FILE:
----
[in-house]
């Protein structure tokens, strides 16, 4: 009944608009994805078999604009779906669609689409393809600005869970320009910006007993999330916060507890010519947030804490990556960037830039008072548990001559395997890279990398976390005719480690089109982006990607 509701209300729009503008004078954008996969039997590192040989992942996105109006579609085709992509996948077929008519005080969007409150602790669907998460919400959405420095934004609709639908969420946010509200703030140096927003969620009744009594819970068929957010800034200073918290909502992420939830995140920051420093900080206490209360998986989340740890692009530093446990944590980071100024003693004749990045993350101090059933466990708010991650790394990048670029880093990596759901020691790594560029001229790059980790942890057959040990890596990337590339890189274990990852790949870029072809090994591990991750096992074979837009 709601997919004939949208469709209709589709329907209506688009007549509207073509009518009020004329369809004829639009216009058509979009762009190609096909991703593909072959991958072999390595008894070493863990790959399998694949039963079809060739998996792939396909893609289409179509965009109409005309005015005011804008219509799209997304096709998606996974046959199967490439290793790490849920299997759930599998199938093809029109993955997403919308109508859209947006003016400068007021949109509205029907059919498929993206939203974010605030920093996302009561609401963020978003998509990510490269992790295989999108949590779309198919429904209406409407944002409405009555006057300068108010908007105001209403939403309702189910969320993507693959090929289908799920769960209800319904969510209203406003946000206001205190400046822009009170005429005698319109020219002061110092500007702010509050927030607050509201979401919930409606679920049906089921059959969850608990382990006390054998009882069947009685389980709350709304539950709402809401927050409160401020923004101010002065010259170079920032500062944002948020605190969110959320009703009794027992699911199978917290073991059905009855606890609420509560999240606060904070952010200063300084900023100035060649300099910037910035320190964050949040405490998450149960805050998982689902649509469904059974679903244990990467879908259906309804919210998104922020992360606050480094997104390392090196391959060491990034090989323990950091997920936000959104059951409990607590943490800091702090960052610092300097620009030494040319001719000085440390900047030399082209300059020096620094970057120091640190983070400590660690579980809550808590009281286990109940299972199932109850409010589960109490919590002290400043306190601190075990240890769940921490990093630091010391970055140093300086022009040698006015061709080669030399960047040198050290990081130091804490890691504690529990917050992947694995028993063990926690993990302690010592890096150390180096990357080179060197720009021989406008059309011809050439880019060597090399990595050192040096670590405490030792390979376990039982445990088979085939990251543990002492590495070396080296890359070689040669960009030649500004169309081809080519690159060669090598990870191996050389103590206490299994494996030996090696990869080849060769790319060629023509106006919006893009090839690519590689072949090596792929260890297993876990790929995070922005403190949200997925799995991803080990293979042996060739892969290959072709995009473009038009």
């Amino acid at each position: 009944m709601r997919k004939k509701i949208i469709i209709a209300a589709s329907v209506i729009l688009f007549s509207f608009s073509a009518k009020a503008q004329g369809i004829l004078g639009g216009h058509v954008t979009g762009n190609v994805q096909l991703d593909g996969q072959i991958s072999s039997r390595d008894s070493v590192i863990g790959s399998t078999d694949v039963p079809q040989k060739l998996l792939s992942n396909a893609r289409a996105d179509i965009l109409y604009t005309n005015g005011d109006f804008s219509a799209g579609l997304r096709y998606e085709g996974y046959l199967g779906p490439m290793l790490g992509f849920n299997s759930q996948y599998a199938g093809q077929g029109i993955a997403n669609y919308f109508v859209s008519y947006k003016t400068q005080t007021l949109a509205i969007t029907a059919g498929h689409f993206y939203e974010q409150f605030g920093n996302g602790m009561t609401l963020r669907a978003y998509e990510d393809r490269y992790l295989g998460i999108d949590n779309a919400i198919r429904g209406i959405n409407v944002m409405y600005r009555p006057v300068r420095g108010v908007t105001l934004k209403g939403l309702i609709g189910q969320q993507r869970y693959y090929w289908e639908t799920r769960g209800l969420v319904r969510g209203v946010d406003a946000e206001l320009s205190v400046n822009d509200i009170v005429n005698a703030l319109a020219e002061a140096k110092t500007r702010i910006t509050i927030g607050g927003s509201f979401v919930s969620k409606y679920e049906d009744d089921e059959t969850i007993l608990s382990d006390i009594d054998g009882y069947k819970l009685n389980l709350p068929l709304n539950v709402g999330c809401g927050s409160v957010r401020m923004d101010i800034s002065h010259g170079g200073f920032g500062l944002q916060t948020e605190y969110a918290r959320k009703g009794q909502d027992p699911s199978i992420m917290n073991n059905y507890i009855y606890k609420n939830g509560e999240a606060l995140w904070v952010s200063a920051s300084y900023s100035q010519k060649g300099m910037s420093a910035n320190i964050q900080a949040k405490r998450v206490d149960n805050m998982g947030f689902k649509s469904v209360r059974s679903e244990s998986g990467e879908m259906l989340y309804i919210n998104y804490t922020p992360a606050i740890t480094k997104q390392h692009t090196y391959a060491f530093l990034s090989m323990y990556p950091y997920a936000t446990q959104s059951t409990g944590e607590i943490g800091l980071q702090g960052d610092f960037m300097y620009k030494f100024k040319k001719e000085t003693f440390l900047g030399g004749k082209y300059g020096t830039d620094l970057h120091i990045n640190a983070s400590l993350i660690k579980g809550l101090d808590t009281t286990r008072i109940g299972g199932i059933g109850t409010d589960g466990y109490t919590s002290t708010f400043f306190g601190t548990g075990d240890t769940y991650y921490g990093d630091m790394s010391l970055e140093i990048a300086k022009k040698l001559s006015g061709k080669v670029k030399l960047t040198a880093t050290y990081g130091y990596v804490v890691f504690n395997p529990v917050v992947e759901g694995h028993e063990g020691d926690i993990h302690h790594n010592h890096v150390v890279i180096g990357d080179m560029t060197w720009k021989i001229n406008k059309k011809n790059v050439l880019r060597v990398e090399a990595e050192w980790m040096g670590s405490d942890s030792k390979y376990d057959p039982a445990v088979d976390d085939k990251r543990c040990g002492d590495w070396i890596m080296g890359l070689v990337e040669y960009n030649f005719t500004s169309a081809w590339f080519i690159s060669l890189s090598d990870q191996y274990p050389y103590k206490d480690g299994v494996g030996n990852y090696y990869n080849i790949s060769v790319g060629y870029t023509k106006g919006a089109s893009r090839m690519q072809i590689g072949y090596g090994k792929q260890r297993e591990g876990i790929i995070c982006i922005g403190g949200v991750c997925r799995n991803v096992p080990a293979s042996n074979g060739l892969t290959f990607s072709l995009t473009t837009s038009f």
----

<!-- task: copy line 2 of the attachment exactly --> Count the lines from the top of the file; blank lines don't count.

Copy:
């Protein structure tokens, strides 16, 4: 009944608009994805078999604009779906669609689409393809600005869970320009910006007993999330916060507890010519947030804490990556960037830039008072548990001559395997890279990398976390005719480690089109982006990607 509701209300729009503008004078954008996969039997590192040989992942996105109006579609085709992509996948077929008519005080969007409150602790669907998460919400959405420095934004609709639908969420946010509200703030140096927003969620009744009594819970068929957010800034200073918290909502992420939830995140920051420093900080206490209360998986989340740890692009530093446990944590980071100024003693004749990045993350101090059933466990708010991650790394990048670029880093990596759901020691790594560029001229790059980790942890057959040990890596990337590339890189274990990852790949870029072809090994591990991750096992074979837009 709601997919004939949208469709209709589709329907209506688009007549509207073509009518009020004329369809004829639009216009058509979009762009190609096909991703593909072959991958072999390595008894070493863990790959399998694949039963079809060739998996792939396909893609289409179509965009109409005309005015005011804008219509799209997304096709998606996974046959199967490439290793790490849920299997759930599998199938093809029109993955997403919308109508859209947006003016400068007021949109509205029907059919498929993206939203974010605030920093996302009561609401963020978003998509990510490269992790295989999108949590779309198919429904209406409407944002409405009555006057300068108010908007105001209403939403309702189910969320993507693959090929289908799920769960209800319904969510209203406003946000206001205190400046822009009170005429005698319109020219002061110092500007702010509050927030607050509201979401919930409606679920049906089921059959969850608990382990006390054998009882069947009685389980709350709304539950709402809401927050409160401020923004101010002065010259170079920032500062944002948020605190969110959320009703009794027992699911199978917290073991059905009855606890609420509560999240606060904070952010200063300084900023100035060649300099910037910035320190964050949040405490998450149960805050998982689902649509469904059974679903244990990467879908259906309804919210998104922020992360606050480094997104390392090196391959060491990034090989323990950091997920936000959104059951409990607590943490800091702090960052610092300097620009030494040319001719000085440390900047030399082209300059020096620094970057120091640190983070400590660690579980809550808590009281286990109940299972199932109850409010589960109490919590002290400043306190601190075990240890769940921490990093630091010391970055140093300086022009040698006015061709080669030399960047040198050290990081130091804490890691504690529990917050992947694995028993063990926690993990302690010592890096150390180096990357080179060197720009021989406008059309011809050439880019060597090399990595050192040096670590405490030792390979376990039982445990088979085939990251543990002492590495070396080296890359070689040669960009030649500004169309081809080519690159060669090598990870191996050389103590206490299994494996030996090696990869080849060769790319060629023509106006919006893009090839690519590689072949090596792929260890297993876990790929995070922005403190949200997925799995991803080990293979042996060739892969290959072709995009473009038009």